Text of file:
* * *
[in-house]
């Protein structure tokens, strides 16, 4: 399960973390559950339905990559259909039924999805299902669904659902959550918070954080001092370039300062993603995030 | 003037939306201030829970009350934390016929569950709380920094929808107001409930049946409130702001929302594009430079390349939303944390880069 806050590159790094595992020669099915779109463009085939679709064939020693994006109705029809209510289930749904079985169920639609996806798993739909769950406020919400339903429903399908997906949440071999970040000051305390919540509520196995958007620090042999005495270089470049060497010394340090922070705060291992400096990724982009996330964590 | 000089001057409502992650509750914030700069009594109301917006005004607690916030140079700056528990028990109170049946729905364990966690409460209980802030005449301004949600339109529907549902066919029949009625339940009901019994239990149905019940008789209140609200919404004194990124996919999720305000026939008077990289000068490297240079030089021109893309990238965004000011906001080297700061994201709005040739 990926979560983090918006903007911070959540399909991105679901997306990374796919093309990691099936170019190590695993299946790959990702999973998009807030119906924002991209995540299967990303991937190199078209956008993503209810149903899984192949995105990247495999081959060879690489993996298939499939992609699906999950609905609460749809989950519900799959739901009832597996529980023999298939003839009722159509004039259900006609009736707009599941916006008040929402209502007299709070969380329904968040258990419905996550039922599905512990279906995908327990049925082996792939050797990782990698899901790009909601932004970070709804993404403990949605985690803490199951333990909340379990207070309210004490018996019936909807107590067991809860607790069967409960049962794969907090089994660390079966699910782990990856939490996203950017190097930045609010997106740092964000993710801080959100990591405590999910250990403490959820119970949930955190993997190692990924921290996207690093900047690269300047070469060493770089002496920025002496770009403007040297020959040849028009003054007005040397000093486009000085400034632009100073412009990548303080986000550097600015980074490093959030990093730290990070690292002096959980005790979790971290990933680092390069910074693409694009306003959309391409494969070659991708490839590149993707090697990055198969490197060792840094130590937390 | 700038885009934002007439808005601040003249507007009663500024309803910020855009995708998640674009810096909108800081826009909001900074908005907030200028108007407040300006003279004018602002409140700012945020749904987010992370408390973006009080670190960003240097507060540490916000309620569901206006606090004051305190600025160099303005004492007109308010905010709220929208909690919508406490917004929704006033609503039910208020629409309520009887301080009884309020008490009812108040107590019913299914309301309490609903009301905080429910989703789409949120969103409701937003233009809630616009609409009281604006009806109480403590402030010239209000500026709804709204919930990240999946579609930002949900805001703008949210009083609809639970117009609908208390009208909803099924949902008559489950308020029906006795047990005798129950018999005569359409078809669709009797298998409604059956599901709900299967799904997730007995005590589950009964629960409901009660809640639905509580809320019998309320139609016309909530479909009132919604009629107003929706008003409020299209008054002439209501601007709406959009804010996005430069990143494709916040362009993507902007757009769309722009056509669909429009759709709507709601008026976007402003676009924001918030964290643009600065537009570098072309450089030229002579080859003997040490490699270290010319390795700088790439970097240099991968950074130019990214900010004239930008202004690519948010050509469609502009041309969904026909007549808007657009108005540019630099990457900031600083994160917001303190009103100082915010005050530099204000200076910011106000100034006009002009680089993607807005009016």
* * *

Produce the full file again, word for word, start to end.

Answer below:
[in-house]
């Protein structure tokens, strides 16, 4: 399960973390559950339905990559259909039924999805299902669904659902959550918070954080001092370039300062993603995030 | 003037939306201030829970009350934390016929569950709380920094929808107001409930049946409130702001929302594009430079390349939303944390880069 806050590159790094595992020669099915779109463009085939679709064939020693994006109705029809209510289930749904079985169920639609996806798993739909769950406020919400339903429903399908997906949440071999970040000051305390919540509520196995958007620090042999005495270089470049060497010394340090922070705060291992400096990724982009996330964590 | 000089001057409502992650509750914030700069009594109301917006005004607690916030140079700056528990028990109170049946729905364990966690409460209980802030005449301004949600339109529907549902066919029949009625339940009901019994239990149905019940008789209140609200919404004194990124996919999720305000026939008077990289000068490297240079030089021109893309990238965004000011906001080297700061994201709005040739 990926979560983090918006903007911070959540399909991105679901997306990374796919093309990691099936170019190590695993299946790959990702999973998009807030119906924002991209995540299967990303991937190199078209956008993503209810149903899984192949995105990247495999081959060879690489993996298939499939992609699906999950609905609460749809989950519900799959739901009832597996529980023999298939003839009722159509004039259900006609009736707009599941916006008040929402209502007299709070969380329904968040258990419905996550039922599905512990279906995908327990049925082996792939050797990782990698899901790009909601932004970070709804993404403990949605985690803490199951333990909340379990207070309210004490018996019936909807107590067991809860607790069967409960049962794969907090089994660390079966699910782990990856939490996203950017190097930045609010997106740092964000993710801080959100990591405590999910250990403490959820119970949930955190993997190692990924921290996207690093900047690269300047070469060493770089002496920025002496770009403007040297020959040849028009003054007005040397000093486009000085400034632009100073412009990548303080986000550097600015980074490093959030990093730290990070690292002096959980005790979790971290990933680092390069910074693409694009306003959309391409494969070659991708490839590149993707090697990055198969490197060792840094130590937390 | 700038885009934002007439808005601040003249507007009663500024309803910020855009995708998640674009810096909108800081826009909001900074908005907030200028108007407040300006003279004018602002409140700012945020749904987010992370408390973006009080670190960003240097507060540490916000309620569901206006606090004051305190600025160099303005004492007109308010905010709220929208909690919508406490917004929704006033609503039910208020629409309520009887301080009884309020008490009812108040107590019913299914309301309490609903009301905080429910989703789409949120969103409701937003233009809630616009609409009281604006009806109480403590402030010239209000500026709804709204919930990240999946579609930002949900805001703008949210009083609809639970117009609908208390009208909803099924949902008559489950308020029906006795047990005798129950018999005569359409078809669709009797298998409604059956599901709900299967799904997730007995005590589950009964629960409901009660809640639905509580809320019998309320139609016309909530479909009132919604009629107003929706008003409020299209008054002439209501601007709406959009804010996005430069990143494709916040362009993507902007757009769309722009056509669909429009759709709507709601008026976007402003676009924001918030964290643009600065537009570098072309450089030229002579080859003997040490490699270290010319390795700088790439970097240099991968950074130019990214900010004239930008202004690519948010050509469609502009041309969904026909007549808007657009108005540019630099990457900031600083994160917001303190009103100082915010005050530099204000200076910011106000100034006009002009680089993607807005009016």